To achieve a complete optical network with POF for FTTH and FTTD
Until recently, telecoms operators have provided two service-voice and data-over DSL (ADSL, VDSL2). Both are relatively tolerant to packet loss and fluctuations in quality-of service (QoS). The bandwidth requirement for voice is low. But the limited bandwidth of DSL is hard to satisfy the future bandwidth connection.


Solving the "last mile" problem is a goal both the telecommunication and cable industries have pursued for years without discovering a single, easily implementable solution.
Fiber to the home has always been an attractive option to the emerging business of IPTV, e-paper, VOIP, remote medical, remote education, video meeting, remote office, e-commerce.  A triplay service will be provided by telecom operators soon worldwide.
    The number of households with optical fiber network connections will grow by nearly 43% worldwide in 2008 and will continue to grow at rates above 30% a year through 2012, when the number of optical fiber-connected households will reach nearly 90 million globally, according to a major new report from CMP's Heavy Reading (www.heavyreading.com), the market research division of Light Reading (www.lightreading.com). The transition to FTTH is now well underway in many countries, including China, Denmark, Netherlands, France, Hong Kong, Japan, Korea, Sweden, Taiwan, and the U.S, etc.. Over the next five years, we expect most other developed countries to join that list, and fiber will also have a significant impact in relatively less developed telecom markets, including India, Russia, and the Middle East.
 
    The dominant media for FTTH technology at the moment is glass optical fiber (GOF). FTTH provides a future-proof network in that we do not have to go through the hassles of upgrading from ADSL to XDSL to digital co-ax to digital wireless. But the biggest problem to prevent FTTH rapid spread is the high equipment and installation costs as the components and fiber layout cost stand high. In other words, FTTH services have not yet become prevalent. The current so called FTTH in most places are in fact a combination of FTTx+xDSL technology. A true FTTH means fiber-to-the-wall, fiber-to-the-hub, fiber-to-the-desk (FTTD).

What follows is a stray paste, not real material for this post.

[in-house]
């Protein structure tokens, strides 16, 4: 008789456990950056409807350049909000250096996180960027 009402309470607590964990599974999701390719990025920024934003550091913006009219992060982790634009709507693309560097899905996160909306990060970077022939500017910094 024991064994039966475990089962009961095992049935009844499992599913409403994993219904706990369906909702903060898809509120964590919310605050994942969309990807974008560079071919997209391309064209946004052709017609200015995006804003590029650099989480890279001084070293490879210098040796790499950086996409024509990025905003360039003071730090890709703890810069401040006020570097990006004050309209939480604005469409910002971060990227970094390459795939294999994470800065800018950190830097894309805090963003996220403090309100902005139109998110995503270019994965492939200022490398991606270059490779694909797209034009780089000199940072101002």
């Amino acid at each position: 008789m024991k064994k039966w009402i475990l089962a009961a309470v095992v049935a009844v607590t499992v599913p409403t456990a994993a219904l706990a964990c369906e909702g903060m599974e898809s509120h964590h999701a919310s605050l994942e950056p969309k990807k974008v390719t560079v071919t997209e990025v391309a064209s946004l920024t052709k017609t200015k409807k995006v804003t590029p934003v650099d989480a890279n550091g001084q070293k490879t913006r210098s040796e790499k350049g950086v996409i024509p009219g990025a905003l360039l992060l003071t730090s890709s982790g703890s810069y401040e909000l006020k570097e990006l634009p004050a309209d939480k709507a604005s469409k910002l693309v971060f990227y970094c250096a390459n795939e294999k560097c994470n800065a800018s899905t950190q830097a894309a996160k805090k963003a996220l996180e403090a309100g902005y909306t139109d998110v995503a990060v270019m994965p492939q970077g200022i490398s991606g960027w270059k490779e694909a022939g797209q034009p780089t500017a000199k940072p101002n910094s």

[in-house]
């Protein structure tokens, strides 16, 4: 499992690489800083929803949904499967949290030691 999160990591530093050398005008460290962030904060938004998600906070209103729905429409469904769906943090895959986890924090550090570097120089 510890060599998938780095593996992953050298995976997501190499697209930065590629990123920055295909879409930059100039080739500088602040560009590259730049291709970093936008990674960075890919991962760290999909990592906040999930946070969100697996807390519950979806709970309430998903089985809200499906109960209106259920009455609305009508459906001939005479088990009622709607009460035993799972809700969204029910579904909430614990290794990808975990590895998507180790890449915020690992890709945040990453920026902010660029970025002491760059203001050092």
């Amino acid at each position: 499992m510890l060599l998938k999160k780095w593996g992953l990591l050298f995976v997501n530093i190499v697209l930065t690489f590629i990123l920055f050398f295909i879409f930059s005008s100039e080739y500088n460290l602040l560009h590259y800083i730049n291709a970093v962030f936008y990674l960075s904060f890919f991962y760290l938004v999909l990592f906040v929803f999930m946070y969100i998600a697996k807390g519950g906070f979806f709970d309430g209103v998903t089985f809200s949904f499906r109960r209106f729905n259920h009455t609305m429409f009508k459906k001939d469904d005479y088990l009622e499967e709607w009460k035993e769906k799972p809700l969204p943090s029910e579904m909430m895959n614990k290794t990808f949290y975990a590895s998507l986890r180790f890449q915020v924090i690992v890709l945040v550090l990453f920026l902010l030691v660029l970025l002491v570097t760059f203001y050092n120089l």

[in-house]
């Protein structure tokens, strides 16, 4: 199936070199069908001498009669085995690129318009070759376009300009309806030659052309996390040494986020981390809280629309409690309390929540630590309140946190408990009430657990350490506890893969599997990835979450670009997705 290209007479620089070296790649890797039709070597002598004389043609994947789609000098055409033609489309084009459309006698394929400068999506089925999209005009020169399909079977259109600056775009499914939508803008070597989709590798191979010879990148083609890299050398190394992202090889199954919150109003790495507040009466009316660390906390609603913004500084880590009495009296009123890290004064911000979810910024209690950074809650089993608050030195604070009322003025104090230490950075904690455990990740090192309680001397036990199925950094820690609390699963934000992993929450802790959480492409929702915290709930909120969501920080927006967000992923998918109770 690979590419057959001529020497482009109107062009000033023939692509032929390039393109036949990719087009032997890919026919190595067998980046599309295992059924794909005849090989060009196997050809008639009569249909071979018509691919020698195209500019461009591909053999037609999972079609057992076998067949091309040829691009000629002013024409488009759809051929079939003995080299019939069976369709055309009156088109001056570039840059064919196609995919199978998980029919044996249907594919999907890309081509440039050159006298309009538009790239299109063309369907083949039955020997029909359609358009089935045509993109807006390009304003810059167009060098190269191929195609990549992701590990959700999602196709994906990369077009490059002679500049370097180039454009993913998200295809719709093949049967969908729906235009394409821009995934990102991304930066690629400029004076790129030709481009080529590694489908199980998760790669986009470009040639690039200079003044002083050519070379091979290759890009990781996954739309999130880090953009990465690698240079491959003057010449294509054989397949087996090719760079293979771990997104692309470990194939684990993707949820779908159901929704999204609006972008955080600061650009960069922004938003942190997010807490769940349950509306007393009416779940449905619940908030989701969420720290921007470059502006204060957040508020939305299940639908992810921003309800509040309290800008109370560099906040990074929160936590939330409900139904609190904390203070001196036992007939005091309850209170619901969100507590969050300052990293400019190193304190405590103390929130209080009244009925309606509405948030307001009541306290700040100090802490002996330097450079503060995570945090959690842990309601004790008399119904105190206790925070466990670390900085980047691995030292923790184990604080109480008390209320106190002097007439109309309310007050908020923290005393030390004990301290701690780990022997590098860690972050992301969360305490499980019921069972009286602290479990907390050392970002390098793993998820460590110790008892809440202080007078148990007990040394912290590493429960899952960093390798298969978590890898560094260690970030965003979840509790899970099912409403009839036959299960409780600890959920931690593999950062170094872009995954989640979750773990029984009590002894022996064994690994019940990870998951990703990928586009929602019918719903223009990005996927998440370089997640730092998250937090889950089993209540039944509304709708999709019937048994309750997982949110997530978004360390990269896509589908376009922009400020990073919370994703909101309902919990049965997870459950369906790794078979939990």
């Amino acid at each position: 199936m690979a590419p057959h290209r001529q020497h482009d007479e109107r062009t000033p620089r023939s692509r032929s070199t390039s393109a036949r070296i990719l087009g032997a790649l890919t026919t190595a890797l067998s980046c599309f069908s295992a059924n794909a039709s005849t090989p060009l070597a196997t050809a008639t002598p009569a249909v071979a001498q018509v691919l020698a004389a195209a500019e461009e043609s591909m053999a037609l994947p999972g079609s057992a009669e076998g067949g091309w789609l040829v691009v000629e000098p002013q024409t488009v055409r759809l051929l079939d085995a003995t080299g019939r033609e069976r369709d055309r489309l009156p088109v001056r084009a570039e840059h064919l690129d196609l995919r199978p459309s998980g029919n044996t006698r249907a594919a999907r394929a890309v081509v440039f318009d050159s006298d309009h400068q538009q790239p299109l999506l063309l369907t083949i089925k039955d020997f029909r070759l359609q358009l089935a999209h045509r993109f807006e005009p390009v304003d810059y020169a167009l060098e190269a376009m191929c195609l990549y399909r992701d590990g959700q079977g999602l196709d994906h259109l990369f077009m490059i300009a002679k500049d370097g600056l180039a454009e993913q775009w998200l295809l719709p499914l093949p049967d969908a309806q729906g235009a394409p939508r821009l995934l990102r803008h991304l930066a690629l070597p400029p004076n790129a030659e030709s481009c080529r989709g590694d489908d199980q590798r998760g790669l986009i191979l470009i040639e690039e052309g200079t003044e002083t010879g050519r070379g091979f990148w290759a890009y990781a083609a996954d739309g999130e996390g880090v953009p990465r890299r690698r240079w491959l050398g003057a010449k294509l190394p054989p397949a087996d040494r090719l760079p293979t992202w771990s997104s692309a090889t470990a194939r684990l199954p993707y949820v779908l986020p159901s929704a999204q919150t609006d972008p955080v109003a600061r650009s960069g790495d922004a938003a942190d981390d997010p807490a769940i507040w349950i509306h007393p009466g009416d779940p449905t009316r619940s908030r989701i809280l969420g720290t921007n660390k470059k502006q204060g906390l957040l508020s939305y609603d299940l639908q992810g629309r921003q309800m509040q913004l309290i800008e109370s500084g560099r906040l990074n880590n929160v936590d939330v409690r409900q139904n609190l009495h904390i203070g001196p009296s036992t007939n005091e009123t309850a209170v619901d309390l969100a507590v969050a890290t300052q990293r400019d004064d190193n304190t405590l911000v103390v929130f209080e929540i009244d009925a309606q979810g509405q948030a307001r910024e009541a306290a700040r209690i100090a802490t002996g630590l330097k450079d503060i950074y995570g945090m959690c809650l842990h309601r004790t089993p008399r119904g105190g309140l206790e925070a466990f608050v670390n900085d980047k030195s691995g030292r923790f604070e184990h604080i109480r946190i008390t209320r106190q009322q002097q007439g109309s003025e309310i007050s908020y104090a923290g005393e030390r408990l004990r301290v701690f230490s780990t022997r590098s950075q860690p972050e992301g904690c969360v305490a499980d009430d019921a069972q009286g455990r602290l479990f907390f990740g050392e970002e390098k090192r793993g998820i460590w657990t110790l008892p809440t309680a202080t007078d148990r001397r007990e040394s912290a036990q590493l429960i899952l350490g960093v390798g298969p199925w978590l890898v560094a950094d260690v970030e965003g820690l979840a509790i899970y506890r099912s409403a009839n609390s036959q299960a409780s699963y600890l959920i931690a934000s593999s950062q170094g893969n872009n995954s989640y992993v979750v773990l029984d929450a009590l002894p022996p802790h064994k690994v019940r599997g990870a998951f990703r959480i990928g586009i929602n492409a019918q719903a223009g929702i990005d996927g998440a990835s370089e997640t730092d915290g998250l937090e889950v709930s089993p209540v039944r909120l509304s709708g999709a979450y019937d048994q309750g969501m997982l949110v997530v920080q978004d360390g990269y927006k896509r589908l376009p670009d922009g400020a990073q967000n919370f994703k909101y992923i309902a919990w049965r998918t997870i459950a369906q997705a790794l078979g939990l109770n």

Glass optical fiber (GOF) meets big problem into the room or desk even though it is ideal media for long distance data transmission with high bandwidth and extremely low attenuation. Its thin core (6.25-8(m) makes the high precision interconnection very difficult and thus frequently results in a high connection attenuation, the installation and the component costs are greatly increased. Furthermore the lack of flexibility and strength makes the layout and installation costs increase significantly as well. GOF is really difficult to be used within the building and houses (rooms) and to be widespread. GOF can only spread to the roadside and the building side and could not come into the building inside. Then the bottlenecking occurs. How to efficiently achieve a true fiber-to-the desk (FTTD) or fiber-to-the-home (FTTH) with a cost effective solution is a challenge to the industry.
     Plastic optical fiber (POF) has many advantages over glass in terms of thick core diameter, better flexibility and high tolerance for the interconnection. It does not need electric powering and is immune to lighting and other transients. Plus POF, also featuring with high bandwidth, vibration resistance, EMI immunity and easy installation and low cost, becomes the debottlenecker. These properties of the fiber lead to lowest powering costs and lowest operational costs (such as maintenance, provisioning and facilities planning).